In the end, [Luc] came up with a very interesting way of navigating through directories full of MP3 files using a few push buttons and a ring of WS2812 LEDs. The color of the LEDs indicate which directory or category is currently being selected: spoken nursery rhymes are red, music is orange, nature sounds are yellow, and so on. The number of LEDs lit indicate which file is selected, so in other words, three orange LEDs will indicate the third music track.
At his grandson’s age, we imagine at least a little bit of him navigating through this system is just luck. But as he gets older, he’ll start to form more solid connections between what he’s hearing and the color and number of the LEDs. So not only is this interface a way to help him operate the device himself, but it may serve as a valuable learning tool in these formative years.
Light-emitting diodes (LEDs) are not exactly new technology, but their use over time has evolved from rather dim replacements of incandescent signal lights in control panels to today’s home lighting. Although LEDs have the reputation of being power-efficient, there is still a lot of efficiency to be gained.
UC Santa Barbara researchers [Jonathan Schuller] and his team found that a large number of the photons that are generated never make it out of the LED. This means that the power that was used to generate these photons was essentially wasted. Ideally one would be able to have every single photon successfully make it out of the LED to contribute to the task of illuminating things.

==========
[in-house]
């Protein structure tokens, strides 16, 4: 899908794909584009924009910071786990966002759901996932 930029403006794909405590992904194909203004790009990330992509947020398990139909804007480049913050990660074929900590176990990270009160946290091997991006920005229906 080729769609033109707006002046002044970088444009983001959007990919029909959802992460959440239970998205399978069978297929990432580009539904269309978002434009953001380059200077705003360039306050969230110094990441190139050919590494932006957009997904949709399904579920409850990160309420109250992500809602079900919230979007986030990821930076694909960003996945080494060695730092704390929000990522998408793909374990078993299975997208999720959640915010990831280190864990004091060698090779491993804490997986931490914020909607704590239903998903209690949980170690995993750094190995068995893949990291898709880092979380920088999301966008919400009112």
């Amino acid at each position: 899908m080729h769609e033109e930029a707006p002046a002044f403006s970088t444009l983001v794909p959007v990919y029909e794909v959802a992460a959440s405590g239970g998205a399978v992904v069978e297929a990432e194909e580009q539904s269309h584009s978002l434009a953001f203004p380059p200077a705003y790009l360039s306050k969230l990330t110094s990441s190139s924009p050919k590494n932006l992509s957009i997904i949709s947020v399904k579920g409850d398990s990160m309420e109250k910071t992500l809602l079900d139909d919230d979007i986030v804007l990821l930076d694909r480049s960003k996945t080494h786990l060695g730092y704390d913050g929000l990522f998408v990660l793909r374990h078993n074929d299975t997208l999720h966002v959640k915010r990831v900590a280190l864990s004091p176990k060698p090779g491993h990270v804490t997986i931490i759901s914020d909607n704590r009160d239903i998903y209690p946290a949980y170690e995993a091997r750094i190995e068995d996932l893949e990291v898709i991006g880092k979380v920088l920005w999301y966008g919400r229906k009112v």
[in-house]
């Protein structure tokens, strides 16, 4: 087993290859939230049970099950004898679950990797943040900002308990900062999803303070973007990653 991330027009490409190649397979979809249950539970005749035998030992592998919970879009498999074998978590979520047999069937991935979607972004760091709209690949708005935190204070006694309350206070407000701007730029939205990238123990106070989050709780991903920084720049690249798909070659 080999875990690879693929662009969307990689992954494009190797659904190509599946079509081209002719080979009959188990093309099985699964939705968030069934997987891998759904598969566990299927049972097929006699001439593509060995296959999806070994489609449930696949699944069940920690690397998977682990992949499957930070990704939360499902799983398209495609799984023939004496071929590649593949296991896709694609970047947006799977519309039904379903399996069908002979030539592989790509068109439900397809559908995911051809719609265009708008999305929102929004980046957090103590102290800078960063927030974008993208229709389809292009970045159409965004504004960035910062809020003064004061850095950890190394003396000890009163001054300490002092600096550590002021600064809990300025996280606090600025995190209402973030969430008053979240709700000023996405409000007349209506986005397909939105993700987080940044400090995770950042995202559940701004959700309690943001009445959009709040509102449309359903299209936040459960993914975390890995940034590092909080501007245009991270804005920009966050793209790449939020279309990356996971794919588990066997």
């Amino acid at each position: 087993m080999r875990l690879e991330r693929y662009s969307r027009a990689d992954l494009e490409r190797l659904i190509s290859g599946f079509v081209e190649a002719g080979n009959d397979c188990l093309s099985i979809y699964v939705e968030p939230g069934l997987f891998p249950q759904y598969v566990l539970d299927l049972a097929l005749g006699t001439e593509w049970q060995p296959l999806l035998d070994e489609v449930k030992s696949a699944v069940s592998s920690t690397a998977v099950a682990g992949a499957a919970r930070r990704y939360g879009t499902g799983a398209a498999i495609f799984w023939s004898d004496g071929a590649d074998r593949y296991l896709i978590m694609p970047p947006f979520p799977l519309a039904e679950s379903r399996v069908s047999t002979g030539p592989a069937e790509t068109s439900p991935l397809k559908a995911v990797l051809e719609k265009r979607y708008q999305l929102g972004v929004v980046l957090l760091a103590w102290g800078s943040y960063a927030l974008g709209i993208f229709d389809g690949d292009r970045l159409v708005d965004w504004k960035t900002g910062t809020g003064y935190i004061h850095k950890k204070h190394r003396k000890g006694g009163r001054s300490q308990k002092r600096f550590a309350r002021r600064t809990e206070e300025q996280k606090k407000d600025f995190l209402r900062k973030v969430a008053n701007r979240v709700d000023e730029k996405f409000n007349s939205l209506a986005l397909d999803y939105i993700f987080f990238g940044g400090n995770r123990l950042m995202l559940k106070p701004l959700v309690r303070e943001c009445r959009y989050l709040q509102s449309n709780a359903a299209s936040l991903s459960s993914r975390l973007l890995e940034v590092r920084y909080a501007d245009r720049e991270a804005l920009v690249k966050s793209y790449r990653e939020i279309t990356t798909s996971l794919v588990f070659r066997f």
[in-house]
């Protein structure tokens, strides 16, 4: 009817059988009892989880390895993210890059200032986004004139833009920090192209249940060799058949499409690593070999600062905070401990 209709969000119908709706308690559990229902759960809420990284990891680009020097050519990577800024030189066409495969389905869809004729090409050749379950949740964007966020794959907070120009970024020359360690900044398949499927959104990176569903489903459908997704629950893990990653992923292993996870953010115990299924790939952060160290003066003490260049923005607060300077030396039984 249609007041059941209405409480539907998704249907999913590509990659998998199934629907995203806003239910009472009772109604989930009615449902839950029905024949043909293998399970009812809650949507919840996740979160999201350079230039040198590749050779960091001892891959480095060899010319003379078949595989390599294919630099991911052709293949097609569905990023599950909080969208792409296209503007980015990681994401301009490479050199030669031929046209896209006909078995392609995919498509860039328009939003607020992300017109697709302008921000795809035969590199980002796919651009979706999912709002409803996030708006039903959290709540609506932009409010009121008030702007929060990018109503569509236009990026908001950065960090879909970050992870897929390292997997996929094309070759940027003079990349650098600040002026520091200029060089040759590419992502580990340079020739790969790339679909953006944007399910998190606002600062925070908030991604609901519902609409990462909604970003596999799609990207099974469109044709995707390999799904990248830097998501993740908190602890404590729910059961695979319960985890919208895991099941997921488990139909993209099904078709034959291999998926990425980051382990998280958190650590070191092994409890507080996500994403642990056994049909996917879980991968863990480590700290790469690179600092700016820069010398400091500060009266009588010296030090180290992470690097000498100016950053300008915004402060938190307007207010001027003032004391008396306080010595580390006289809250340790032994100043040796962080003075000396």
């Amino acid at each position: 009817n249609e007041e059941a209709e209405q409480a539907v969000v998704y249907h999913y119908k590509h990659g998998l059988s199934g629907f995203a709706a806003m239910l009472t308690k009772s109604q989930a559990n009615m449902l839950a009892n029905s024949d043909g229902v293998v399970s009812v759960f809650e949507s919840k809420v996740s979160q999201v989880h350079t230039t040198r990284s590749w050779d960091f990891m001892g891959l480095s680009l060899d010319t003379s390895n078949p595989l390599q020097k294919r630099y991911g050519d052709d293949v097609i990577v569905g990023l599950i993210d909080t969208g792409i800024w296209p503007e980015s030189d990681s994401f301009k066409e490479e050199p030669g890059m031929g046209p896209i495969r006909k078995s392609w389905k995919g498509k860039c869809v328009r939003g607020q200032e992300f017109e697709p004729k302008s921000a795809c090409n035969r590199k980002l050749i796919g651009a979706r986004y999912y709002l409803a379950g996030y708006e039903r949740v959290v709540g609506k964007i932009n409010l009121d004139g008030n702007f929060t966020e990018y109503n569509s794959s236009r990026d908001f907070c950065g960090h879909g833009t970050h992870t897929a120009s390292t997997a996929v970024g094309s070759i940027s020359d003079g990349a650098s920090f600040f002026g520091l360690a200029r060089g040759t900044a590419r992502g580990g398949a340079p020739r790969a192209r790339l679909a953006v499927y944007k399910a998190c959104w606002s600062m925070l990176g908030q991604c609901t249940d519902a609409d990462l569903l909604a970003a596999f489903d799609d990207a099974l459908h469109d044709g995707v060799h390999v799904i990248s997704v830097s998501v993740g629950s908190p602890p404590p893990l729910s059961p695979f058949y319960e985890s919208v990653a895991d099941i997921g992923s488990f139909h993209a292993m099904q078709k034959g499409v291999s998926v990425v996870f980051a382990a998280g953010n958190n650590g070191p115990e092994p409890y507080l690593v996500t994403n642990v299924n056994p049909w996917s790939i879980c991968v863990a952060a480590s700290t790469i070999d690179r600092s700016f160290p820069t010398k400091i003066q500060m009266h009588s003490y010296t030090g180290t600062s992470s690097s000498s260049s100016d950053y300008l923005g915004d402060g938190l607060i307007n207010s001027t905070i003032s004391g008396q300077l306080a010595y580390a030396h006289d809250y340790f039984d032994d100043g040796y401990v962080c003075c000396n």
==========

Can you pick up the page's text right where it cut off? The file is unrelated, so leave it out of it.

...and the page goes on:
In their paper titled ‘Unidirectional luminescence from InGaN/GaN quantum-well metasurfaces‘ (pre-publication Arxiv version) they describe the problem of photon emission in LEDs. Photons are normally radiated in all directions, causing a ‘spray’ of photons that can be guided somewhat by the LED’s packaging and other parameters. The challenge was thus to start at the beginning, having the LED emit as many photons in one direction as possible.
Their solution was the use of a metasurface-based design, consisting out of gallium nitride (GaN) nanorods on a sapphire substrate. These were embedded with indium gallium nitride (InGaN) quantum wells which emit the actual photons. According to one of the researchers, the idea is based on subwavelength antenna arrays already used with coherent light sources like lasers.
With experiments showing the simulated improvements, it seems that this research may lead to even brighter, more efficient LEDs before long if these findings translate to mass production.
While I may have fallen in love aesthetically with the ErgoDox I built, beauty is only skin deep. And that’s funny, because you can see right through it. But the thing is, it’s just too big and knife-edged to be my daily driver. I keep missing the space bar and thumb-thumping the acrylic wasteland between the thumb cluster and the mainland.